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DVD Insider: Singing the Blu's

It's not over until the fat congressman sings By Miles Weston

Everyone is waiting for the Next Big Thing in storage, with too many people convinced that: a) it’s Blu-ray; b) it will be here shortly and c) it’s going to give you huge/cheap/high-quality video storage. But the DVD Insider sees a wrench in the works. Since content owners don’t like what the courts say about the color of their [broadcast] flag they have begun singing the blues to those fearless leaders they know will always act in Americans’ best interest: Congress. (?)

Remember…spin is a good thing!

Blue disk technology (either BD or HD) is good.  It will give you storage capacity of 25GB single layer, 50GB double layer.  Folks in Japan and other areas of the Pacific Basin have been buying BD recorders for about two years and have not only paid dearly for the hardware but also the cartridge discs.

Just don’t visit blu-raydisc.com for a listing of units you can buy anywhere else.

Lots of folks say that the two technology approaches are holding things up from getting burners, recorders and media to the market and making it hugely successful.  But that runs counter to logic since the organizations are working really hard to see how they can make the units—profitably—for sale under $1,000 and to make media that is priced under $35 per disc.

The word that Sony and Toshiba are now in discussions to develop one standard has been heralded as the definitive breakthrough and we can expect a “new” solution shortly.  Of course, they want a single standard as long as it incorporates “their” royalty-producing technology. The latest word is that these discussions have broken down. Big surprise!

While all of those with vested interests joined in the discussions, Matsushita (better known as Panasonic) has said they’ll let the key parties hammer out the details.  Of course Nakamura-San the company’s president was quick to add, “We cannot compromise on the point of the 0.1 mm [cover layer].”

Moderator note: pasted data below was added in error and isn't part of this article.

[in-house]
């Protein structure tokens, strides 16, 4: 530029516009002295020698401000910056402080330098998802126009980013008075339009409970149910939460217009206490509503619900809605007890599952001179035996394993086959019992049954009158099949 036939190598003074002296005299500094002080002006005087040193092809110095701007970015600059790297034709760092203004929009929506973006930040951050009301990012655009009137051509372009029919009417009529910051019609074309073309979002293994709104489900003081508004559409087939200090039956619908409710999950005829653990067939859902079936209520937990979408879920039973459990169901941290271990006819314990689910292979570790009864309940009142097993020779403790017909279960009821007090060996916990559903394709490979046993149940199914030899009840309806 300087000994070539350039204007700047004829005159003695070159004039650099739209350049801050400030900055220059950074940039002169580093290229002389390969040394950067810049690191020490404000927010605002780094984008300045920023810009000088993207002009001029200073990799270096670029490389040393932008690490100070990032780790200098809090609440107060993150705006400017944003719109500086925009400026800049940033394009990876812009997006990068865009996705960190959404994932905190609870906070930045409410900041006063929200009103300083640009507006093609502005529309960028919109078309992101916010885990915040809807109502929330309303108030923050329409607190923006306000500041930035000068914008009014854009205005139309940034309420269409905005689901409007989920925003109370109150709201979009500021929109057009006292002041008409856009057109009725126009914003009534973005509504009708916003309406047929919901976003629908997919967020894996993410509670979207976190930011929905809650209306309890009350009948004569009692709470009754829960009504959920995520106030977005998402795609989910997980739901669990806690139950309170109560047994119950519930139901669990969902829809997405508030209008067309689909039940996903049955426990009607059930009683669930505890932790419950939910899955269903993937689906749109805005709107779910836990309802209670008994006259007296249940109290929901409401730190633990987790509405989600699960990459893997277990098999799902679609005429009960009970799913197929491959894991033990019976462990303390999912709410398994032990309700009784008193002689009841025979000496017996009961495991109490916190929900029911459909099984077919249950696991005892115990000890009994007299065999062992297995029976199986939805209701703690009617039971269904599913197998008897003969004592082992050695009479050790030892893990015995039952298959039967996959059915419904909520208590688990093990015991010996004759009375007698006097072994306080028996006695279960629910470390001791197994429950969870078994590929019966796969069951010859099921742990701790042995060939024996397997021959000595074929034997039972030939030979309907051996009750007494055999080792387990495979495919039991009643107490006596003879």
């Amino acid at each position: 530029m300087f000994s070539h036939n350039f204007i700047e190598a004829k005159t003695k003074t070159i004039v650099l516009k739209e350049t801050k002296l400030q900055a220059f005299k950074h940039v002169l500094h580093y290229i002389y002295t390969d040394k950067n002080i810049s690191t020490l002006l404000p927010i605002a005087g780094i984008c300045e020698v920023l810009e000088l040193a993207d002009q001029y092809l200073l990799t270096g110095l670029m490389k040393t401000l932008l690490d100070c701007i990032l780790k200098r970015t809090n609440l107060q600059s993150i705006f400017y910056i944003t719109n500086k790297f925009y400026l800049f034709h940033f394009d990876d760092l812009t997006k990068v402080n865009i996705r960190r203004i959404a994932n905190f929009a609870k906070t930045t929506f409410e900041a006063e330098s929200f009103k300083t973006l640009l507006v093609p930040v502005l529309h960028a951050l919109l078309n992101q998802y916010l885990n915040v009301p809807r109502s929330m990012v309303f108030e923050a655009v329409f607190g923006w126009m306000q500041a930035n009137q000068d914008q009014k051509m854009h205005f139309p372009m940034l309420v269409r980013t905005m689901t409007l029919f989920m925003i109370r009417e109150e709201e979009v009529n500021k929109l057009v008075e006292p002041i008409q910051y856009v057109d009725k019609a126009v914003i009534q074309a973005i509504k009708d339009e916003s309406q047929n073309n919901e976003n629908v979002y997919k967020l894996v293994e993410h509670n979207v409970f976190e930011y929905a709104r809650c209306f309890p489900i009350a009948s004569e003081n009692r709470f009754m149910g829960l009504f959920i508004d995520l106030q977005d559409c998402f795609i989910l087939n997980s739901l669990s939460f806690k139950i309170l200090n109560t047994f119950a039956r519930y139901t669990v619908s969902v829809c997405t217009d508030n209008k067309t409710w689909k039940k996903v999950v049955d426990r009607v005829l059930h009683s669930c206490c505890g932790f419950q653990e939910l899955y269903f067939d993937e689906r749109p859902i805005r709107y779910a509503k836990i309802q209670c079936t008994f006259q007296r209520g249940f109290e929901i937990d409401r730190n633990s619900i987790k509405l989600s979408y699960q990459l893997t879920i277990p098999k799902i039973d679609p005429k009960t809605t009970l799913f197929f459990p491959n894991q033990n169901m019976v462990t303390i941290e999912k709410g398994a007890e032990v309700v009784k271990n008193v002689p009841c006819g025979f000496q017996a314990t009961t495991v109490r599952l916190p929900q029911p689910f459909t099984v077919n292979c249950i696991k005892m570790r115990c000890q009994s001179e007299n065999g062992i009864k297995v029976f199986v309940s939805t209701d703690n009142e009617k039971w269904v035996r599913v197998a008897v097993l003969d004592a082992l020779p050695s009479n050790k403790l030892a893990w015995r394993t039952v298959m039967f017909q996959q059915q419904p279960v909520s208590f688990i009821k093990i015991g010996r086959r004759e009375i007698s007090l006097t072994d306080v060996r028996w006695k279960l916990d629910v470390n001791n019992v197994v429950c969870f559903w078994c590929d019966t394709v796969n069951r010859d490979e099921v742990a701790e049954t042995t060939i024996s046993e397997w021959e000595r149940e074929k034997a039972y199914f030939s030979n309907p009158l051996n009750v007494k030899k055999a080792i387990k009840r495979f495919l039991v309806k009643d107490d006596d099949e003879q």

Want to guess whose technology revenue stream that is? 

Compromise Is Really Hard, Everyone
Studios, hardware folks, software developers, media producers and retailers—all want a compromise.  It just makes good business sense.

Hollywood wants to cut its “piracy” losses.  New disc technology will mean people will have to throw out existing players and recorders.  Obviously the technology revenue stream is a lot more than an accounting rounding error.

By upgrading DVDs with Hi-Def content and interactive features it’s something they all hope you just gotta have!

Engineers on both sides of the aisle have spent years on their formats and compromising their technical children will be a hard pill to swallow.  Each side has convinced him/herself that they are the best solution. The two formats’ discs are made very differently. HD DVDs put the data layer in the middle. Blu-ray discs store data close to the surface and add a thin protective coating on the top.

A true compromise would send the engineers back to the drawing board. It will add years to the timetable.

Merging the formats will mean one side’s format is adopted, with a few compensating bones thrown in to satisfy the losers.   That will require a helluva sales/spin job!!! Common logic says that with the manufacturers and content owners involved it will take four to six months to hammer out the details of the compromise.  Then they have to develop, verify, test and fine-tune the specs.  Then the firms have to develop the prototype hardware, firmware and media so we’re really looking at 2008 before we see serious new products at retail.

Problem is a few of the folks in Japan just watched the great old movie remake starring James Dean “East of Eden”  and yes, they bought the authorized studio version.  They are about to play the deadly game of chicken (they are already in their cars and the starter has raised her arms).  Neither side is willing to budge and that just extends the uncertainty of when blue-ray technology will be available and which one will be victorious.  Putting both in a burner as was done with DVD is certainly possible as Sony did in the last race.  This time it won’t be as easy, technically or philosophically.

That’s making IDC’s projections that Blue technology will only have about 1% of the DVD burner sales by 2010 look dramatically optimistic… 

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Related Keywords:storage, Blu-ray, high-quality video storage, DVD Insider, content owners, flag, best interest, Congress

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  • DVD Insider: Singing the Blu's by DMN Editorial at May 23, 2005 10:02 pm gmt (Rec'd 4)

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